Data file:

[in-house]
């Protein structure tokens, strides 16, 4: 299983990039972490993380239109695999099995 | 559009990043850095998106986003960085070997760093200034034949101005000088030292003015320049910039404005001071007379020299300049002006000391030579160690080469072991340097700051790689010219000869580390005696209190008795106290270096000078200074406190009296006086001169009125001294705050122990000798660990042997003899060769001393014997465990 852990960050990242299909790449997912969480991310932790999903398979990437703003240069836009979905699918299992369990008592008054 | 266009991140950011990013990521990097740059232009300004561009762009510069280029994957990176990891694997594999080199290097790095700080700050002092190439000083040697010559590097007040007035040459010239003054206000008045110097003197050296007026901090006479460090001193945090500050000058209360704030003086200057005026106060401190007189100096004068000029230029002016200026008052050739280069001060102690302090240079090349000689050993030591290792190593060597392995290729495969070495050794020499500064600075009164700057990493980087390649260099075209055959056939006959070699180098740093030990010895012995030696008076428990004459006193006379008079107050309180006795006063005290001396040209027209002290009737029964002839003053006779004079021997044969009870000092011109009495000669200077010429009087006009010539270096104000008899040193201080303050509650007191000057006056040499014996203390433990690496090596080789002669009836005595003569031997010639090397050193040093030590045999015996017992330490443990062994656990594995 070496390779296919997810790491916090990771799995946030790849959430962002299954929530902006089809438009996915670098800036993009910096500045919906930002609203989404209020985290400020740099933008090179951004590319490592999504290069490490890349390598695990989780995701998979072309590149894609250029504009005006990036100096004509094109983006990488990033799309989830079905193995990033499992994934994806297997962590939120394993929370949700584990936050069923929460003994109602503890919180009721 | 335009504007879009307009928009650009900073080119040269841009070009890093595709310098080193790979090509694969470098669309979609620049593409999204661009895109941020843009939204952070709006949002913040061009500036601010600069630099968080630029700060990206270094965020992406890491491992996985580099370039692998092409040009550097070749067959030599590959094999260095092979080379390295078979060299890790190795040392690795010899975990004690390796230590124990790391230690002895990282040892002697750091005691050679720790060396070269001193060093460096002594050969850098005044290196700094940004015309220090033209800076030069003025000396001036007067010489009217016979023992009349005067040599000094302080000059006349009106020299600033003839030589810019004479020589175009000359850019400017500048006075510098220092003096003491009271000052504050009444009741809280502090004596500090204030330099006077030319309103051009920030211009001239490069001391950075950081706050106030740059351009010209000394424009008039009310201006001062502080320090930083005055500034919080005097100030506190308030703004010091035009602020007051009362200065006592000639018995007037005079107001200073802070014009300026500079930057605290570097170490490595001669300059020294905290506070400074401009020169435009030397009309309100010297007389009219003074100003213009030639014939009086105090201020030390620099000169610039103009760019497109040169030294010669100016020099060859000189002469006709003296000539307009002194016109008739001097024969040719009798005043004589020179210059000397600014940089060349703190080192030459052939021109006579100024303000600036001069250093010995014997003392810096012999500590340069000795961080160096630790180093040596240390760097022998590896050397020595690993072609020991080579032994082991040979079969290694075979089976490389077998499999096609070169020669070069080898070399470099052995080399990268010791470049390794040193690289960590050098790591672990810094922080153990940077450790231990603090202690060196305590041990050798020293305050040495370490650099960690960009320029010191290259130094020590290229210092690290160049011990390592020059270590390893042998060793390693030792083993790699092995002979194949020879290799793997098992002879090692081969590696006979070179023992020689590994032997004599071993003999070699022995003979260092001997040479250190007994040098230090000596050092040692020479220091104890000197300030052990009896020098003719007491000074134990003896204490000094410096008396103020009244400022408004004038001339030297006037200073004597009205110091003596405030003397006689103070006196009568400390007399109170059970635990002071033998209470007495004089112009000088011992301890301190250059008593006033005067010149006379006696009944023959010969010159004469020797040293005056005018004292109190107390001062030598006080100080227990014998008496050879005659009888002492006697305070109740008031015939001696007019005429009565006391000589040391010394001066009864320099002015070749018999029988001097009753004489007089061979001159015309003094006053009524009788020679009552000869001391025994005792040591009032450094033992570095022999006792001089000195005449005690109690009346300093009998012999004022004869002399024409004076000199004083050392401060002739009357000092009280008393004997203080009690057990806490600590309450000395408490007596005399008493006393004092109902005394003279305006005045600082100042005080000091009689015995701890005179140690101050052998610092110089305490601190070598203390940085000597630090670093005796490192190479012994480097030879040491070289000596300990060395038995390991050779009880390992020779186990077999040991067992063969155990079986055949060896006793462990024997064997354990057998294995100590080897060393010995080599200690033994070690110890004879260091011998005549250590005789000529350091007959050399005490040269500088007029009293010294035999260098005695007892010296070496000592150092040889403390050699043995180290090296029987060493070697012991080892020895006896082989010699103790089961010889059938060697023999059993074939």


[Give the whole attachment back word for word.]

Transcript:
[in-house]
């Protein structure tokens, strides 16, 4: 299983990039972490993380239109695999099995 | 559009990043850095998106986003960085070997760093200034034949101005000088030292003015320049910039404005001071007379020299300049002006000391030579160690080469072991340097700051790689010219000869580390005696209190008795106290270096000078200074406190009296006086001169009125001294705050122990000798660990042997003899060769001393014997465990 852990960050990242299909790449997912969480991310932790999903398979990437703003240069836009979905699918299992369990008592008054 | 266009991140950011990013990521990097740059232009300004561009762009510069280029994957990176990891694997594999080199290097790095700080700050002092190439000083040697010559590097007040007035040459010239003054206000008045110097003197050296007026901090006479460090001193945090500050000058209360704030003086200057005026106060401190007189100096004068000029230029002016200026008052050739280069001060102690302090240079090349000689050993030591290792190593060597392995290729495969070495050794020499500064600075009164700057990493980087390649260099075209055959056939006959070699180098740093030990010895012995030696008076428990004459006193006379008079107050309180006795006063005290001396040209027209002290009737029964002839003053006779004079021997044969009870000092011109009495000669200077010429009087006009010539270096104000008899040193201080303050509650007191000057006056040499014996203390433990690496090596080789002669009836005595003569031997010639090397050193040093030590045999015996017992330490443990062994656990594995 070496390779296919997810790491916090990771799995946030790849959430962002299954929530902006089809438009996915670098800036993009910096500045919906930002609203989404209020985290400020740099933008090179951004590319490592999504290069490490890349390598695990989780995701998979072309590149894609250029504009005006990036100096004509094109983006990488990033799309989830079905193995990033499992994934994806297997962590939120394993929370949700584990936050069923929460003994109602503890919180009721 | 335009504007879009307009928009650009900073080119040269841009070009890093595709310098080193790979090509694969470098669309979609620049593409999204661009895109941020843009939204952070709006949002913040061009500036601010600069630099968080630029700060990206270094965020992406890491491992996985580099370039692998092409040009550097070749067959030599590959094999260095092979080379390295078979060299890790190795040392690795010899975990004690390796230590124990790391230690002895990282040892002697750091005691050679720790060396070269001193060093460096002594050969850098005044290196700094940004015309220090033209800076030069003025000396001036007067010489009217016979023992009349005067040599000094302080000059006349009106020299600033003839030589810019004479020589175009000359850019400017500048006075510098220092003096003491009271000052504050009444009741809280502090004596500090204030330099006077030319309103051009920030211009001239490069001391950075950081706050106030740059351009010209000394424009008039009310201006001062502080320090930083005055500034919080005097100030506190308030703004010091035009602020007051009362200065006592000639018995007037005079107001200073802070014009300026500079930057605290570097170490490595001669300059020294905290506070400074401009020169435009030397009309309100010297007389009219003074100003213009030639014939009086105090201020030390620099000169610039103009760019497109040169030294010669100016020099060859000189002469006709003296000539307009002194016109008739001097024969040719009798005043004589020179210059000397600014940089060349703190080192030459052939021109006579100024303000600036001069250093010995014997003392810096012999500590340069000795961080160096630790180093040596240390760097022998590896050397020595690993072609020991080579032994082991040979079969290694075979089976490389077998499999096609070169020669070069080898070399470099052995080399990268010791470049390794040193690289960590050098790591672990810094922080153990940077450790231990603090202690060196305590041990050798020293305050040495370490650099960690960009320029010191290259130094020590290229210092690290160049011990390592020059270590390893042998060793390693030792083993790699092995002979194949020879290799793997098992002879090692081969590696006979070179023992020689590994032997004599071993003999070699022995003979260092001997040479250190007994040098230090000596050092040692020479220091104890000197300030052990009896020098003719007491000074134990003896204490000094410096008396103020009244400022408004004038001339030297006037200073004597009205110091003596405030003397006689103070006196009568400390007399109170059970635990002071033998209470007495004089112009000088011992301890301190250059008593006033005067010149006379006696009944023959010969010159004469020797040293005056005018004292109190107390001062030598006080100080227990014998008496050879005659009888002492006697305070109740008031015939001696007019005429009565006391000589040391010394001066009864320099002015070749018999029988001097009753004489007089061979001159015309003094006053009524009788020679009552000869001391025994005792040591009032450094033992570095022999006792001089000195005449005690109690009346300093009998012999004022004869002399024409004076000199004083050392401060002739009357000092009280008393004997203080009690057990806490600590309450000395408490007596005399008493006393004092109902005394003279305006005045600082100042005080000091009689015995701890005179140690101050052998610092110089305490601190070598203390940085000597630090670093005796490192190479012994480097030879040491070289000596300990060395038995390991050779009880390992020779186990077999040991067992063969155990079986055949060896006793462990024997064997354990057998294995100590080897060393010995080599200690033994070690110890004879260091011998005549250590005789000529350091007959050399005490040269500088007029009293010294035999260098005695007892010296070496000592150092040889403390050699043995180290090296029987060493070697012991080892020895006896082989010699103790089961010889059938060697023999059993074939």